Hacked Emails Reveal Clinton Campaign Errors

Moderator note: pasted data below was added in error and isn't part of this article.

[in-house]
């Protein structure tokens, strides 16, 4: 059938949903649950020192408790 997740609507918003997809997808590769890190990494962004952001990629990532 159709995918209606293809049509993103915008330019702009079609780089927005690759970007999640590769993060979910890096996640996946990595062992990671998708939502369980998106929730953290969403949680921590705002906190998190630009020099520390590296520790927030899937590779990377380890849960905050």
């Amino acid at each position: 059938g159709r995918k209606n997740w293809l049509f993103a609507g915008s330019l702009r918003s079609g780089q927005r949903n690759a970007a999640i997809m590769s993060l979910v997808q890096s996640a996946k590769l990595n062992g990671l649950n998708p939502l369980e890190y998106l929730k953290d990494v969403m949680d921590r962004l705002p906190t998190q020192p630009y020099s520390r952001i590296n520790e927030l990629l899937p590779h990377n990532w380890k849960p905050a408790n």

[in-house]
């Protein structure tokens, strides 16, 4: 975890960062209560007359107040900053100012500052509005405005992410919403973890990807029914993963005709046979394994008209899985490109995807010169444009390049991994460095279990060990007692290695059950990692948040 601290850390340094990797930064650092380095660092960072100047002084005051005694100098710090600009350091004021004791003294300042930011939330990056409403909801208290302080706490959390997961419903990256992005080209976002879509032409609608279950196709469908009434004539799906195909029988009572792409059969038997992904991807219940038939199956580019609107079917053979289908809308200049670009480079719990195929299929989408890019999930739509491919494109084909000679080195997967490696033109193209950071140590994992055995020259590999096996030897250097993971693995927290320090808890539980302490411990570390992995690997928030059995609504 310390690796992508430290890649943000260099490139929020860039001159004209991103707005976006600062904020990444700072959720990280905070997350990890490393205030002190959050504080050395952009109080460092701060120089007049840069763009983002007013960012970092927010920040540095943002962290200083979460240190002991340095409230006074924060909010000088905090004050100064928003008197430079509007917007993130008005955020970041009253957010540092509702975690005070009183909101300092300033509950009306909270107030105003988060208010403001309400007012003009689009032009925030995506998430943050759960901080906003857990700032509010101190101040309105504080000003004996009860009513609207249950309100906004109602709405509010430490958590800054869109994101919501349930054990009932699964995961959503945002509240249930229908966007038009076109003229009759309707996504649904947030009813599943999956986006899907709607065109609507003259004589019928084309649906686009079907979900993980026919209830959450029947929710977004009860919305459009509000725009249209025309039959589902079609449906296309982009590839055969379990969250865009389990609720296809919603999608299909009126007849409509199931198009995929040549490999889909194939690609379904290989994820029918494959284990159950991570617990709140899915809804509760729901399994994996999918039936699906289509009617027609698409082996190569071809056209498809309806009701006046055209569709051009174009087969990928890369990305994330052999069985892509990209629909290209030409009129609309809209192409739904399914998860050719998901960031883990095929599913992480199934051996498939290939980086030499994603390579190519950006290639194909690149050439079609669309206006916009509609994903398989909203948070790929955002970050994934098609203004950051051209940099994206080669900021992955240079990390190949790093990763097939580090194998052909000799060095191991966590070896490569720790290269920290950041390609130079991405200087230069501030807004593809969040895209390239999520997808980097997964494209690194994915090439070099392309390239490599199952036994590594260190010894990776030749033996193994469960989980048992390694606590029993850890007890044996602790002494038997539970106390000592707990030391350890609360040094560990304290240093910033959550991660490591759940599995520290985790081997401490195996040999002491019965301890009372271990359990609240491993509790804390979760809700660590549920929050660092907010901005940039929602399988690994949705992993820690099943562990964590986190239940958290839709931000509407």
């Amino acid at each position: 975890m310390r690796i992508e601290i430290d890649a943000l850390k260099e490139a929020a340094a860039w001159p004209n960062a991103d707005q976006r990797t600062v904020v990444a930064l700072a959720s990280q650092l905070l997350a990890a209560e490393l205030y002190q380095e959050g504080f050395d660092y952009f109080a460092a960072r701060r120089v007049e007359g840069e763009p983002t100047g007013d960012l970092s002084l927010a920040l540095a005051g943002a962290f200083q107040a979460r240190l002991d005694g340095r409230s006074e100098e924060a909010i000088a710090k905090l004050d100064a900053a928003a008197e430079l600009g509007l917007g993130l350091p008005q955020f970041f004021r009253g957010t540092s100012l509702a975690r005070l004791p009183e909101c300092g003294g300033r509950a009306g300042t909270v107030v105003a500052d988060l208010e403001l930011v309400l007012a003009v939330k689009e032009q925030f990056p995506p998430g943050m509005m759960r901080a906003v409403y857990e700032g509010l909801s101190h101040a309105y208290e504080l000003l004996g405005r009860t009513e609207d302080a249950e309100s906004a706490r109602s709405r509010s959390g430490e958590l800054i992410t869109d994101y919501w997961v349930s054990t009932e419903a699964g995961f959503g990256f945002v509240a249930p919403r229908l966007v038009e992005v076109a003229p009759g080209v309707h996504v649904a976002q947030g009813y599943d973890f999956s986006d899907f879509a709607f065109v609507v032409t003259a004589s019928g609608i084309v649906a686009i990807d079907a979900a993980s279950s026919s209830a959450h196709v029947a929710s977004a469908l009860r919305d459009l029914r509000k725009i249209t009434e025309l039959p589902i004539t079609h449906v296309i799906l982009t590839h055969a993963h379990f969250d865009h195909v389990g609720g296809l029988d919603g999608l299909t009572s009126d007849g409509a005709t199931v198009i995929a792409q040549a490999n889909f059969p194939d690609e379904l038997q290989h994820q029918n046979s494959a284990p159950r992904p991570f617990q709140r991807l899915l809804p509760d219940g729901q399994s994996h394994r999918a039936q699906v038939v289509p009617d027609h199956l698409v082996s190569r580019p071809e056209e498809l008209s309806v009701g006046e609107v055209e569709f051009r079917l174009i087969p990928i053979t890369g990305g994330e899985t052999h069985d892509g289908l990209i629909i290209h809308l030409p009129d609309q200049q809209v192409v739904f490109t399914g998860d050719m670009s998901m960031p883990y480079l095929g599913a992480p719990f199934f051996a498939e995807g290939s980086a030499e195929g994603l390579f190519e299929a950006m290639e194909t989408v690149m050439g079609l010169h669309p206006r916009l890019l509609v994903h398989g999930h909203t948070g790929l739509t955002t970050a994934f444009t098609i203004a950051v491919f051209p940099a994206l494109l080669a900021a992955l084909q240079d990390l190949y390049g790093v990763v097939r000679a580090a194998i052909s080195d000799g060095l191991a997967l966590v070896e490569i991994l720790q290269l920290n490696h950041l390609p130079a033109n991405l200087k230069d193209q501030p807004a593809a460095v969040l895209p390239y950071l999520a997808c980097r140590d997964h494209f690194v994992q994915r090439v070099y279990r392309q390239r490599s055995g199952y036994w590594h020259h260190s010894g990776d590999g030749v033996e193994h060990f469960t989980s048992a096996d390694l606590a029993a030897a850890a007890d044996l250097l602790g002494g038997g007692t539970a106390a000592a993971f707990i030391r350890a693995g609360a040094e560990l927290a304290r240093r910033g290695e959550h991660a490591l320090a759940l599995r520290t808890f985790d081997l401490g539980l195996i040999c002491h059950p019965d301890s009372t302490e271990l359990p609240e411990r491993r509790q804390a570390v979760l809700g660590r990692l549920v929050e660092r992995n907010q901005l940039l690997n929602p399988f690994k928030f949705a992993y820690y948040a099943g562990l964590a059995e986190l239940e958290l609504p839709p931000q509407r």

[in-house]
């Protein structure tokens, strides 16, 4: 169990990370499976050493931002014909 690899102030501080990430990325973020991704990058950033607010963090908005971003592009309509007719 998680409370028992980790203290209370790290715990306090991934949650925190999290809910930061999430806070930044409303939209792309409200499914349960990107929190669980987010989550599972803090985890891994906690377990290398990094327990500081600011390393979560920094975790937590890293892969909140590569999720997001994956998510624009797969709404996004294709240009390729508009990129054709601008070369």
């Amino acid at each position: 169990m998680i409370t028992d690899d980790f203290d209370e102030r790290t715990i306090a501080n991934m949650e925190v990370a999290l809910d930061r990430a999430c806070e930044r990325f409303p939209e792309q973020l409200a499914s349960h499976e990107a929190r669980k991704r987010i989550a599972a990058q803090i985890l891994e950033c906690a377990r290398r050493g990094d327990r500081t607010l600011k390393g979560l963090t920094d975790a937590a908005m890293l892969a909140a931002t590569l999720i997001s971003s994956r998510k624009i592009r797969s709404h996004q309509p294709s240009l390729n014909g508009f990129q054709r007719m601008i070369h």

On the eve of the New Hampshire primary in February, a longtime aide to Bill Clinton was worried. Hillary Clinton was about to go down to defeat in the state, and the former president was despondent. “He’s losing it bad today,” Mr. Clinton’s chief of staff, Tina Flournoy, wrote to John D. Podesta, Mrs. Clinton’s campaign chairman, in an email. She added, “If you’re in NH please see if you can talk to him.” Sign Up For NYT Now's Morning Briefing Newsletter The email was one of thousands released by WikiLeaks on Monday that provided a revealing glimpse into the inner workings of Mrs. Clinton’s campaign. They show a candidacy that began expecting a coronation and was thrown badly off course by a misreading of the electorate and a struggle to define what she stood for. Stretching over nine years, but drawn mainly from the past two years, the correspondence captures in detail the campaign’s extreme caution and difficulty in identifying a core rationale for her candidacy, and the noisy world of advisers, friends and family members trying to exert influence. At one point, more than a dozen campaign aides corresponded about whether Mrs. Clinton could tell a joke at an Iowa dinner about the hairstyles of two Republicans: Donald J. Trump and Trey Gowdy, the representative from South Carolina who led the inquiry into Mrs. Clinton’s handling of the attacks in Benghazi, Libya. “I love the joke, too,” wrote Jake Sullivan, Mrs. Clinton’s policy chief, but he added that Mrs. Clinton should stay “above the committee.” The exchanges show how Mrs. Clinton’s long-gestating plans to pursue the presidency collided with a newly populist mood in the Democratic electorate (which one of her advisers called the “Red Army”). And they detail how, even as Mrs. Clinton was brushing off questions early on about her political plans, insisting that a run was not on her mind, she had already enlisted aides to wrestle with how to reposition a career politician as an agent of change and how openly to rely on gender to stoke grass-roots enthusiasm. Glen Caplin, a spokesman for Mrs. Clinton, did not dispute the authenticity of the emails, which were believed to have been obtained by hackers who breached Mr. Podesta’s account. But he assailed Mr. Trump’s campaign for praising their release. “This comes after Donald Trump encouraged more espionage over the summer and continued to deny the hack even happened at Sunday’s debate,” Mr. Caplin said, alluding to election-related email hacks that have been linked to Russian security forces.